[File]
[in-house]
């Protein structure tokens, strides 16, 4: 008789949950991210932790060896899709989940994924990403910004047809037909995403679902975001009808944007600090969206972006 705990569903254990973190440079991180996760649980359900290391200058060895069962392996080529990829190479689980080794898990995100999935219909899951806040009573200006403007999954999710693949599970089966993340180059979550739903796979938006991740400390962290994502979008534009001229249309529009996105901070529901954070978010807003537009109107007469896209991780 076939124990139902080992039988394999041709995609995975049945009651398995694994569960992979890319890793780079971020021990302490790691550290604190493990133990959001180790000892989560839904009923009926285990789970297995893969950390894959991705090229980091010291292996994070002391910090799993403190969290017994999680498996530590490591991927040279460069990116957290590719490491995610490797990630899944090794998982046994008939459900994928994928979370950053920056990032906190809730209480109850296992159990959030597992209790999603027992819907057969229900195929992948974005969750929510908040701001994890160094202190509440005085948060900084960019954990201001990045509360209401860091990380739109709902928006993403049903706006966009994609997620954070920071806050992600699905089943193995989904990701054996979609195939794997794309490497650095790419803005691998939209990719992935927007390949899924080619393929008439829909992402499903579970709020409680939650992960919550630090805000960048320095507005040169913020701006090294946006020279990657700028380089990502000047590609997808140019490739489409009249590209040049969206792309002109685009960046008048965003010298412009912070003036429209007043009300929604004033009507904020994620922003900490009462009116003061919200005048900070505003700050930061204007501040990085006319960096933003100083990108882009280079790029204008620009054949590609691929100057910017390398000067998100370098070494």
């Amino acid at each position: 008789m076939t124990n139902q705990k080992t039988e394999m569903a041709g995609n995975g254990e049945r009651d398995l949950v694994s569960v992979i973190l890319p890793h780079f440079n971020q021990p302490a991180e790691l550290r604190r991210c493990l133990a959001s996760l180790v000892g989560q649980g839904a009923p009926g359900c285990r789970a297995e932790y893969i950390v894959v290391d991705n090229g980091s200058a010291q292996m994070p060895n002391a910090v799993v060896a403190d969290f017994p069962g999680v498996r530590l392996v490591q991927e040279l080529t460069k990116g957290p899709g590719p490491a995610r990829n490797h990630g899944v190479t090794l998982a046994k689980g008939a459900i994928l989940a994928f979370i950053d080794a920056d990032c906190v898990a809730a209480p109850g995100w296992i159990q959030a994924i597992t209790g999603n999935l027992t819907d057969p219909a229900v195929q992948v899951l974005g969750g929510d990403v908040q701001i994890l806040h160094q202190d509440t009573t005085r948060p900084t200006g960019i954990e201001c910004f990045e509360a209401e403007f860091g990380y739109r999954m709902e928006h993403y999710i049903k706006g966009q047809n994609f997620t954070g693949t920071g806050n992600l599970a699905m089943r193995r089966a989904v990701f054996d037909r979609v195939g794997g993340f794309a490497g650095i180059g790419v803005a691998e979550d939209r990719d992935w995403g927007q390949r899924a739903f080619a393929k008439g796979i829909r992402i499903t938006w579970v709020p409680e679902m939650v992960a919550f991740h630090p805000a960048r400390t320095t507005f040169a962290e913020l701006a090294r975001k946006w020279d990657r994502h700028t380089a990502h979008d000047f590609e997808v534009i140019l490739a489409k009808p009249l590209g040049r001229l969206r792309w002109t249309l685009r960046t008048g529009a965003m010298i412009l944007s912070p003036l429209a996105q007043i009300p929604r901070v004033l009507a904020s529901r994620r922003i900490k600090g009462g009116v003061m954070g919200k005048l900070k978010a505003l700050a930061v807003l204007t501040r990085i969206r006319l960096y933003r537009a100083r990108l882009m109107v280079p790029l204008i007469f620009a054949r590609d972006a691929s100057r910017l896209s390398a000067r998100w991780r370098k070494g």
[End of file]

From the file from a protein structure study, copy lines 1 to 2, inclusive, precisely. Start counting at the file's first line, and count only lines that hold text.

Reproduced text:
[in-house]
């Protein structure tokens, strides 16, 4: 008789949950991210932790060896899709989940994924990403910004047809037909995403679902975001009808944007600090969206972006 705990569903254990973190440079991180996760649980359900290391200058060895069962392996080529990829190479689980080794898990995100999935219909899951806040009573200006403007999954999710693949599970089966993340180059979550739903796979938006991740400390962290994502979008534009001229249309529009996105901070529901954070978010807003537009109107007469896209991780 076939124990139902080992039988394999041709995609995975049945009651398995694994569960992979890319890793780079971020021990302490790691550290604190493990133990959001180790000892989560839904009923009926285990789970297995893969950390894959991705090229980091010291292996994070002391910090799993403190969290017994999680498996530590490591991927040279460069990116957290590719490491995610490797990630899944090794998982046994008939459900994928994928979370950053920056990032906190809730209480109850296992159990959030597992209790999603027992819907057969229900195929992948974005969750929510908040701001994890160094202190509440005085948060900084960019954990201001990045509360209401860091990380739109709902928006993403049903706006966009994609997620954070920071806050992600699905089943193995989904990701054996979609195939794997794309490497650095790419803005691998939209990719992935927007390949899924080619393929008439829909992402499903579970709020409680939650992960919550630090805000960048320095507005040169913020701006090294946006020279990657700028380089990502000047590609997808140019490739489409009249590209040049969206792309002109685009960046008048965003010298412009912070003036429209007043009300929604004033009507904020994620922003900490009462009116003061919200005048900070505003700050930061204007501040990085006319960096933003100083990108882009280079790029204008620009054949590609691929100057910017390398000067998100370098070494």